Brain Brawl Challenges Students on Black History

By Mattson, Marcia | The Florida Times Union, February 18, 2003 | Go to article overview
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Brain Brawl Challenges Students on Black History

Mattson, Marcia, The Florida Times Union

Byline: Marcia Mattson, Times-Union staff writer

Students charged the air with excitement in Spring Park Elementary's library as they called out answers to questions about black history.

The fifth- and sixth-graders were practicing for Saturday's African-American History Brain Brawl. Teams from 15 elementary schools, two middle schools and three high schools will compete to answer the most questions correctly and claim a sizable trophy.

Carol Davis, the event's coordinator, listened to the kids from a few tables away and recalled how school was very different for her.

Davis, a fifth-grade teacher at Spring Park, grew up in Jacksonville and attended schools filled with black children. But "surprisingly enough, they didn't teach much about about black history," said Davis, who is 50.

Then she went off to college in Seattle. Taking courses on black sociology and black history, Davis learned for the first time about black historical figures who'd made significant contributions to math, science and politics.

"I was surprised that black folks accomplished a lot of the things they did," Davis said.

Shirley Chisholm, the first black woman elected to Congress and the first black female presidential candidate, particularly impressed Davis, who remembers going out and buying Chisholm's book.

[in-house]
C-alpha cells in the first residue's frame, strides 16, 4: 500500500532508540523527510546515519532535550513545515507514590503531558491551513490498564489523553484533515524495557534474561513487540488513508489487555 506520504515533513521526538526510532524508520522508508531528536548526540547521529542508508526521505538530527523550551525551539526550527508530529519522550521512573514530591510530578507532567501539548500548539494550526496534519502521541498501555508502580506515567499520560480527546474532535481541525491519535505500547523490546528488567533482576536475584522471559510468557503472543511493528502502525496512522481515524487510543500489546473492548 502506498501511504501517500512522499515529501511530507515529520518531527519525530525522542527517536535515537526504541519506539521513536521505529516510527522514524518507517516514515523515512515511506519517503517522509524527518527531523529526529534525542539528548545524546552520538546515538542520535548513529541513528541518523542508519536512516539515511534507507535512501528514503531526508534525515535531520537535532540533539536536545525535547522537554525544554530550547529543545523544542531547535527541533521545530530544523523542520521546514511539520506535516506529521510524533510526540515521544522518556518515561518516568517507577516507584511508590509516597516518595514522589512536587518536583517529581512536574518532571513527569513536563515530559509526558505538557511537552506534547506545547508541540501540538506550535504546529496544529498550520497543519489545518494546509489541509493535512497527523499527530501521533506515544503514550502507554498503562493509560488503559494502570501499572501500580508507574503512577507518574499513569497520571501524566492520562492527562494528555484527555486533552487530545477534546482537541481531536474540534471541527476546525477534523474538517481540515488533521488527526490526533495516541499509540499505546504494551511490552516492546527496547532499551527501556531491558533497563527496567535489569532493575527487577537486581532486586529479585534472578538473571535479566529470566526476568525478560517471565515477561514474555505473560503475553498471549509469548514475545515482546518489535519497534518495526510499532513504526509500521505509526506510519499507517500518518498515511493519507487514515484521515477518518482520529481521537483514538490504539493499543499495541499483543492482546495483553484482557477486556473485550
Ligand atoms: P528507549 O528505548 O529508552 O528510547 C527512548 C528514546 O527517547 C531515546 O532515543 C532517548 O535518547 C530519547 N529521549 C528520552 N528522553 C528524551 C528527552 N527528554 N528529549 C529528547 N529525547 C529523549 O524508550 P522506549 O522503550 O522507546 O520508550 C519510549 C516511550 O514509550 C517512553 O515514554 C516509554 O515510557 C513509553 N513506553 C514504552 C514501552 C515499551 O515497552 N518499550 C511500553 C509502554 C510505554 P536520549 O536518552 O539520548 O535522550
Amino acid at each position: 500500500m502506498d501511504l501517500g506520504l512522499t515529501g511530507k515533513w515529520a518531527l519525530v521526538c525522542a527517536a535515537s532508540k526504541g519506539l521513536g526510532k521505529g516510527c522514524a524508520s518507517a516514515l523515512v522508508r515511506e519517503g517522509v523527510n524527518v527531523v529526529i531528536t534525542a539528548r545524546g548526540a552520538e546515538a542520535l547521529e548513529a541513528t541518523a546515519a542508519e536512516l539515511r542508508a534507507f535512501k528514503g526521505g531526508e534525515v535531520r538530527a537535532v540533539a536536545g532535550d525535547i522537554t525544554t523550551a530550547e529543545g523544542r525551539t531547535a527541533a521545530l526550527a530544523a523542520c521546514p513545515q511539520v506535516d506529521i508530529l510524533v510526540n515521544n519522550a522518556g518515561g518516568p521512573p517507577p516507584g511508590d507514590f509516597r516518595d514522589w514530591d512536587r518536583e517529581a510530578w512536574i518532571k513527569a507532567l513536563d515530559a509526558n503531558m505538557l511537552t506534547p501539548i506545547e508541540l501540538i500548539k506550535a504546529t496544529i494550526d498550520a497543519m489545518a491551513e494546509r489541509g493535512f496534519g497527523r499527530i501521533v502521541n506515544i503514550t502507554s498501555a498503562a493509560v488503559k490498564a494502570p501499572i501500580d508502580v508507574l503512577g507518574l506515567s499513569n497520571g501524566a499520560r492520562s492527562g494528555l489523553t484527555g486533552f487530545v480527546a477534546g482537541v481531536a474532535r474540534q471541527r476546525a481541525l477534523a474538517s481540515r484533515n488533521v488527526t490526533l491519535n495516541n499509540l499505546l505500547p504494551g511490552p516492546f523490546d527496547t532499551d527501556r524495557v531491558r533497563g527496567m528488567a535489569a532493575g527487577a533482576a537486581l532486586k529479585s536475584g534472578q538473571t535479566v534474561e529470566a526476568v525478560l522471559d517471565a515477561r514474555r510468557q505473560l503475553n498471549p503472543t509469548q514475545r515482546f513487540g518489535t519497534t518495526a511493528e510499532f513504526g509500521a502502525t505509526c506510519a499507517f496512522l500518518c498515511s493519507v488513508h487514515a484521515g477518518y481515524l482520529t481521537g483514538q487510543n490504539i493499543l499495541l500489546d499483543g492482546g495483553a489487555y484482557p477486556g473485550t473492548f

Davis has continued to collect her own materials and, in her 23 years as an educator, has shared them with students. The hallway around her classroom at Spring Park is decorated with the portraits of accomplished black Americans.

She hasn't let the fact that school textbooks have only in recent years incorporated information about black history and civil rights hinder her students' historical knowledge.

"I've been teaching African-American history ever since I've been teaching," she said.

Most of the kids listen raptly and are surprised to learn about events such as Rosa Parks' refusal to sit at the back of a bus as black people were made to do during segregation.

"Some kids would never think things like that happened," Davis said. "To me, it wasn't that long ago because I lived through it."

Davis remembers, for instance, Jacksonville's segregated theater business. Certain theaters were for whites only, others were for blacks only. Davis said she became the first black female to work at the Florida Theatre when she took a job in the ticket booth in the early 1970s.

The brain brawl is, for Davis, another way to teach students about black history.

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